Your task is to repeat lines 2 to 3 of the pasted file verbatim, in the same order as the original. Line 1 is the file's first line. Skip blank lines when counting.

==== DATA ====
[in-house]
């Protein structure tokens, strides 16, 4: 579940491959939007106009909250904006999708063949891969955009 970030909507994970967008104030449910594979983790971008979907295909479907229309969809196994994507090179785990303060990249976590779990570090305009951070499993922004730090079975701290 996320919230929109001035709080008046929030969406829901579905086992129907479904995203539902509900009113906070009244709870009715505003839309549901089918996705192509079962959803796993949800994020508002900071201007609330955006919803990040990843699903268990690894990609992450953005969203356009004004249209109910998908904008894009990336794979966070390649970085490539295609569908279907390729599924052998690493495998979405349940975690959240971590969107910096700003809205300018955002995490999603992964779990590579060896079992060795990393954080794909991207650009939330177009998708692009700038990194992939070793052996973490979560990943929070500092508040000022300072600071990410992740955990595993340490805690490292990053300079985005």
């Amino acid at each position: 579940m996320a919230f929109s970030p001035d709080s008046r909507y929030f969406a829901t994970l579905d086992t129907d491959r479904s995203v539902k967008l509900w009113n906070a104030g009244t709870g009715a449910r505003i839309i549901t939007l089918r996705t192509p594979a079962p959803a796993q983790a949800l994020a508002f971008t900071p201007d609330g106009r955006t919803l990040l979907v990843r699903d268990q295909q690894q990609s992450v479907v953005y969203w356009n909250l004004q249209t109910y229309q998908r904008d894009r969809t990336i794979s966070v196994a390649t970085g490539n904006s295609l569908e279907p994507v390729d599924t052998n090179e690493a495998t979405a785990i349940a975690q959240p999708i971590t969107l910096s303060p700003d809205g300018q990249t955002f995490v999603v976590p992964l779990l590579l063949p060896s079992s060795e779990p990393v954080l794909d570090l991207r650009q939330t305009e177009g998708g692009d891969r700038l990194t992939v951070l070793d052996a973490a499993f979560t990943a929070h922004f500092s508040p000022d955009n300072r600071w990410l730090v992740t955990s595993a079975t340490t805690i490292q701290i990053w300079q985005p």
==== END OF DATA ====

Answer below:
């Protein structure tokens, strides 16, 4: 579940491959939007106009909250904006999708063949891969955009 970030909507994970967008104030449910594979983790971008979907295909479907229309969809196994994507090179785990303060990249976590779990570090305009951070499993922004730090079975701290 996320919230929109001035709080008046929030969406829901579905086992129907479904995203539902509900009113906070009244709870009715505003839309549901089918996705192509079962959803796993949800994020508002900071201007609330955006919803990040990843699903268990690894990609992450953005969203356009004004249209109910998908904008894009990336794979966070390649970085490539295609569908279907390729599924052998690493495998979405349940975690959240971590969107910096700003809205300018955002995490999603992964779990590579060896079992060795990393954080794909991207650009939330177009998708692009700038990194992939070793052996973490979560990943929070500092508040000022300072600071990410992740955990595993340490805690490292990053300079985005």
């Amino acid at each position: 579940m996320a919230f929109s970030p001035d709080s008046r909507y929030f969406a829901t994970l579905d086992t129907d491959r479904s995203v539902k967008l509900w009113n906070a104030g009244t709870g009715a449910r505003i839309i549901t939007l089918r996705t192509p594979a079962p959803a796993q983790a949800l994020a508002f971008t900071p201007d609330g106009r955006t919803l990040l979907v990843r699903d268990q295909q690894q990609s992450v479907v953005y969203w356009n909250l004004q249209t109910y229309q998908r904008d894009r969809t990336i794979s966070v196994a390649t970085g490539n904006s295609l569908e279907p994507v390729d599924t052998n090179e690493a495998t979405a785990i349940a975690q959240p999708i971590t969107l910096s303060p700003d809205g300018q990249t955002f995490v999603v976590p992964l779990l590579l063949p060896s079992s060795e779990p990393v954080l794909d570090l991207r650009q939330t305009e177009g998708g692009d891969r700038l990194t992939v951070l070793d052996a973490a499993f979560t990943a929070h922004f500092s508040p000022d955009n300072r600071w990410l730090v992740t955990s595993a079975t340490t805690i490292q701290i990053w300079q985005p």